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Ask Tufts Experts May 2013 Issue

Q: Is there any food value left in the parboiling water used to blanch vegetables before freezing? Could it be used as a nutritious tea or added to soups? Seems like a waste to throw it away.

Answer :  A Natalie Faella, a dietetic intern at Tufts’ Frances Stern Nutrition Center, answers: “I agree, it does seem like a waste to just toss the water left over after boiling vegetables. It has been shown that nutrients in the vegetables are lost during different cooking methods such as boiling in water. In particular, it is the water-soluble vitamins like vitamin C and the B vitamins that leach out the most from vegetables into the water. Therefore, the water actually does have some nutrient value after the vegetables have been cooked in it. This water can be saved and used in soups, stews, sauces, gravies, etc., to salvage those nutrients that would be otherwise lost.

“It is recommended to refrigerate this water in an airtight container until used (which should be within a few days to receive maximum nutritional value). Another helpful tip would be to use as little water as possible when boiling the vegetables, so it will be easier to incorporate into another dish.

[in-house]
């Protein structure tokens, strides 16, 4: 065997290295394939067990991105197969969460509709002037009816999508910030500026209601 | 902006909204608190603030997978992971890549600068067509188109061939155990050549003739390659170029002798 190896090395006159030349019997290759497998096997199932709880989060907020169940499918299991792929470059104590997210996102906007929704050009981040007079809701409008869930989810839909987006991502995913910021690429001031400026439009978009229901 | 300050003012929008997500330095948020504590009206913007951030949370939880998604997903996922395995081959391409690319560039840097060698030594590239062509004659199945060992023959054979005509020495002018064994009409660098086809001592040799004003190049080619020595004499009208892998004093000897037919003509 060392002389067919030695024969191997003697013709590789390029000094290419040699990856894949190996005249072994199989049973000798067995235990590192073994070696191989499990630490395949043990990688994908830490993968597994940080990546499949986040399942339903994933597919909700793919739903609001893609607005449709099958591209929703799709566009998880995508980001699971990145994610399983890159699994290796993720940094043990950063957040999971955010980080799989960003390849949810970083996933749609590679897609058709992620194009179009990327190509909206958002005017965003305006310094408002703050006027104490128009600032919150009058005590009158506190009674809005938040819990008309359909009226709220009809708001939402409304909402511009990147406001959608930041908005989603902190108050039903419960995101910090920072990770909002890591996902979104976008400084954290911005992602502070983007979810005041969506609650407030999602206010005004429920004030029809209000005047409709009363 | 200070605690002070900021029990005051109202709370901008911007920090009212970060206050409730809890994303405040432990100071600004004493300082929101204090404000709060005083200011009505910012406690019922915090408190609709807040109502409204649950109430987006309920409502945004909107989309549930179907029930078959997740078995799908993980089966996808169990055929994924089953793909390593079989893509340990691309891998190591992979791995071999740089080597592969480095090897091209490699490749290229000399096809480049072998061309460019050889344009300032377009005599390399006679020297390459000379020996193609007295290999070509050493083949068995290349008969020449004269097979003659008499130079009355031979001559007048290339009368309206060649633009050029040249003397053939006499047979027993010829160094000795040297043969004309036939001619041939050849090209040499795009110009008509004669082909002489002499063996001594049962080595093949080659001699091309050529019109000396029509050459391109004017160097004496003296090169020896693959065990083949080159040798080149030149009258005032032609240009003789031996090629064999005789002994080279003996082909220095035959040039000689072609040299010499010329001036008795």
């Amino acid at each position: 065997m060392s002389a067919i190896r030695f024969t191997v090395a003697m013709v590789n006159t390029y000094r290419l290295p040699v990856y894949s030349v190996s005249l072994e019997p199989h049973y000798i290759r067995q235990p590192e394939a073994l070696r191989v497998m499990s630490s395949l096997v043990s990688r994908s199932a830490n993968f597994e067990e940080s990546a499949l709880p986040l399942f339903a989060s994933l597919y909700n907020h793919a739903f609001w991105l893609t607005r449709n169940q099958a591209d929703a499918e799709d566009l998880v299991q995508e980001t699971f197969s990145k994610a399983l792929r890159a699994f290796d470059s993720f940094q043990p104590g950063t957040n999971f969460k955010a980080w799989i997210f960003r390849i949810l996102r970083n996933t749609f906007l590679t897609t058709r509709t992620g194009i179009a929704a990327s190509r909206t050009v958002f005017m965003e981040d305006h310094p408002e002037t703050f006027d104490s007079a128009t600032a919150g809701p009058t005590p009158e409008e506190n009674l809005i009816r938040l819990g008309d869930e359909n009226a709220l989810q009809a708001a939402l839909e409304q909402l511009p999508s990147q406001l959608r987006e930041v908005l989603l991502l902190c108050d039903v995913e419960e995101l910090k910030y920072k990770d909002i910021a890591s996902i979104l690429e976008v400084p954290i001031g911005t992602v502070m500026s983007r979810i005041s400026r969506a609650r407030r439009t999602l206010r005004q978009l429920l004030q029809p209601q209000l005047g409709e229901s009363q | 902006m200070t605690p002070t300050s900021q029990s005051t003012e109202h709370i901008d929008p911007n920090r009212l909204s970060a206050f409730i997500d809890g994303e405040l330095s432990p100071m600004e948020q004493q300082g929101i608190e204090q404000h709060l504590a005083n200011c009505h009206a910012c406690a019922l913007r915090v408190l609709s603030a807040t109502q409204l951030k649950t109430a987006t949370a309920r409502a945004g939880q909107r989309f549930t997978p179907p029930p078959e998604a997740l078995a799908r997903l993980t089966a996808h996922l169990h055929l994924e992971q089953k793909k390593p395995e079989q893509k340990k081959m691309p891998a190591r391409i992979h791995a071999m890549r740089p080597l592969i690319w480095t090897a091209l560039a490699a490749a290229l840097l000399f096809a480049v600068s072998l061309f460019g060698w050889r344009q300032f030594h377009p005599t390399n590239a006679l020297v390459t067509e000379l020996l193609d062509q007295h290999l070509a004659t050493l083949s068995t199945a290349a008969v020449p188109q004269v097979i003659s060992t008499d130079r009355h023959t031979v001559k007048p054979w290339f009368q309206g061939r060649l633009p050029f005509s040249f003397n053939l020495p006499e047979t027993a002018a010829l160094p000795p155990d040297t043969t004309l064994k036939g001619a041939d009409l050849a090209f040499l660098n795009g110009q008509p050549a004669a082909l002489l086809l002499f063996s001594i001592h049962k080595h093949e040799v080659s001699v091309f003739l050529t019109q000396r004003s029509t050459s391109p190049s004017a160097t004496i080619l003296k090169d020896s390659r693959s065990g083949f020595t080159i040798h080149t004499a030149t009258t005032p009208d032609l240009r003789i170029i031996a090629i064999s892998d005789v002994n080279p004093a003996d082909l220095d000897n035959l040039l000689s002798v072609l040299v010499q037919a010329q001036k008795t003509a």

“When cooking vegetables, as opposed to parboiling for freezing, simmering the vegetables (first bringing the water to a boil, then lowering the heat before adding the vegetables) and steaming are better options for preserving the nutrient content. A study published in the Journal of Zhejiang University Science reported that steaming vegetables resulted in the least amount of vitamin C, cholorphyll, glucosinolate and protein losses when compared to other cooking methods.”  

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